Voting Rights Act: Is major portion outdated? Supreme Court to hear arguments.
Section 5 of the Voting Rights Act requires some state and local governments to obtain federal clearance for changes in voting procedures. In 2008 the Supreme Court said the section needed updating.
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Congress has significant power to fight discrimination and fashion remedies, but that power is not unlimited, they argue. The Constitution assigns sovereign power to both the federal and state governments. Absent extraordinary constitutional violations, like on-going egregious discrimination by certain state and local governments, Congress must respect the equal sovereignty of the states, they say.Skip to next paragraph
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“The Voting Rights Act of 1965 changed the course of history in the covered jurisdictions,” Washington lawyer Bert Rein conceded in his brief filed on behalf of Shelby County.
“But the record before Congress in 2006 bears little resemblance to the record that led the Court to uphold Section 5’s sweeping prophylactic remedy (against earlier legal challenges),” Mr. Rein wrote.
Civil rights groups and the Obama administration agree that discrimination is not as blatant today as it was in the 1960s and 1970s, but they insist the pre-approval process is still justified and that any effort to remove it will harm minority voters.
Since 1982, almost 2,400 discriminatory voting changes were blocked as a result of 750 objections raised under the authority of Section 5, they say.
“Without Section 5, the only way to challenge those voting changes would have been through case-by-case litigation, a system that would have resulted in years of discriminatory treatment of minority voters and required an enormous expenditure by all sides,” Solicitor General Donald Verrilli wrote in his brief to the court.
He added: “Congress reasonably determined that there remains an unacceptable degree of discrimination against minority voters in covered jurisdictions, and that [the other remaining section of the VRA] alone would afford an inadequate remedy in those jurisdictions.”
The issue is not new. The high court upheld the constitutionality of the VRA in 1966 and 1980. And in 2008, the justices again upheld the statute, but in doing so they identified what the court called “serious constitutional questions” about Congress’s 2006 reauthorization.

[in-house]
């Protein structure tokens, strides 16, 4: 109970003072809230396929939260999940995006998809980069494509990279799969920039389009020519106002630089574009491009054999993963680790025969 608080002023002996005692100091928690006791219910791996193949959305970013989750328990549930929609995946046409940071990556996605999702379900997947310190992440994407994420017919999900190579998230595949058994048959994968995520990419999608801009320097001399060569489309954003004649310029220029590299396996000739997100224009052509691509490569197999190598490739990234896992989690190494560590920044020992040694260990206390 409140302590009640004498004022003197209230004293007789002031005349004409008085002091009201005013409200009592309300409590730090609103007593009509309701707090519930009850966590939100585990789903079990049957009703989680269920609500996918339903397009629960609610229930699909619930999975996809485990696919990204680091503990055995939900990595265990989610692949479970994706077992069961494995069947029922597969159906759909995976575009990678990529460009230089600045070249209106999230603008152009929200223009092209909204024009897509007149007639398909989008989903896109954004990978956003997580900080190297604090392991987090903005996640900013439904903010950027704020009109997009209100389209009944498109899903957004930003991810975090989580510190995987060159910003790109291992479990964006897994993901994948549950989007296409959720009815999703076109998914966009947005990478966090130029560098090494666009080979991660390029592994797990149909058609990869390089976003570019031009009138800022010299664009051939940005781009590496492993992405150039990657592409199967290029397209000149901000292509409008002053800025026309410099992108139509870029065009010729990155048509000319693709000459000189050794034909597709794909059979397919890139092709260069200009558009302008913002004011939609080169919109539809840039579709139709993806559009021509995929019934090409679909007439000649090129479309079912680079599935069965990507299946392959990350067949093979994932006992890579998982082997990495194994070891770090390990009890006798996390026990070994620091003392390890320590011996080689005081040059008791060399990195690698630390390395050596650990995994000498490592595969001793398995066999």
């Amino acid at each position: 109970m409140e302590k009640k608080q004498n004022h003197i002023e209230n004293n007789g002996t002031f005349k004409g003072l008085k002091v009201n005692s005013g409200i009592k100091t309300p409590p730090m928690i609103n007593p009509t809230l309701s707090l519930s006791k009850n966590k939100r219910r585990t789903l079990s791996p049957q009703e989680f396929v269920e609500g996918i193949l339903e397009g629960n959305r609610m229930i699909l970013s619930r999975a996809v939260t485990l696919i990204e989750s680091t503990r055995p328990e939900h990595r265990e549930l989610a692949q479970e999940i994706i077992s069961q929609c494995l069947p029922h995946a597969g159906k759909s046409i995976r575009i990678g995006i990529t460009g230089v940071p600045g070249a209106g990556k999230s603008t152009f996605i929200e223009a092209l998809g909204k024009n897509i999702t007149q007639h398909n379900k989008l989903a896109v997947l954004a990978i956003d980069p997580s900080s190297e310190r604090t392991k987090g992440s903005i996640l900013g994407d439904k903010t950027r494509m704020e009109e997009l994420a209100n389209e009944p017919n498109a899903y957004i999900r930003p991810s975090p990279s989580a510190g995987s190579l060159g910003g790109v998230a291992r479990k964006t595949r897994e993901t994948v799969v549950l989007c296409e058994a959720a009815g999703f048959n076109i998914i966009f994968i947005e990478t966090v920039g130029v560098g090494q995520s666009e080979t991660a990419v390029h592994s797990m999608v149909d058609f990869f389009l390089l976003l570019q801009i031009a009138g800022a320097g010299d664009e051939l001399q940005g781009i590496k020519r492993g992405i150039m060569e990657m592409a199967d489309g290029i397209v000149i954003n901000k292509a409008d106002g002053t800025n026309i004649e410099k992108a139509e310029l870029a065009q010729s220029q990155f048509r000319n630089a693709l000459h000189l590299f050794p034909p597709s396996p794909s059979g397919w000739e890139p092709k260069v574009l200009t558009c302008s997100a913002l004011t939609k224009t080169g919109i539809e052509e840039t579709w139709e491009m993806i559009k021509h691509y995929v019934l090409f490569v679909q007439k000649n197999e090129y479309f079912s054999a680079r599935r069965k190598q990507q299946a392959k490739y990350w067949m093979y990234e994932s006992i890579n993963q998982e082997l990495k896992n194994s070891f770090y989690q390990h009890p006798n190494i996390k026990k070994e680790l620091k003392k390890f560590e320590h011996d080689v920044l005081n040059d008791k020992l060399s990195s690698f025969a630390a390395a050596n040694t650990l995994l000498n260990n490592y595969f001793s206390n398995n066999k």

The court issued a warning to Congress that Section 5 of the VRA needed to be updated. The court said that “current burdens” imposed on the states under Section 5 must be justified by “current needs.”
It was an invitation for lawmakers to consider the court’s concerns and address them.
Congress took no action. Nor did the administration.
Instead, the Justice Department under President Obama has aggressively wielded its power under Section 5 in ways that critics say sought partisan advantage in the run-up to the president’s 2012 bid for reelection.
For example, critics complained that the Justice Department used its Section 5 authority to oppose new voter ID laws passed in Texas and South Carolina, even though the Supreme Court had earlier upheld a similar voter ID law in Indiana. Texas and South Carolina are both covered states under Section 5 of the VRA; Indiana is not.
In a speech, Attorney General Eric Holder denounced voter ID laws as the modern version of a poll tax – a measure designed to suppress and disenfranchise black voters.
Both the Texas and South Carolina voter ID laws were passed in the spring of 2011. The Justice Department action forced both states to engage in substantial and expensive litigation. And it prevented the measures from taking effect prior to the 2012 election.
Supporters of Section 5 cite the Justice Department action in Texas and South Carolina, as well as challenges to Texas redistricting plans, as prime examples of how the VRA can prevent some states from turning back the clock on minority voting rights.
A decision in the case is expected by late June.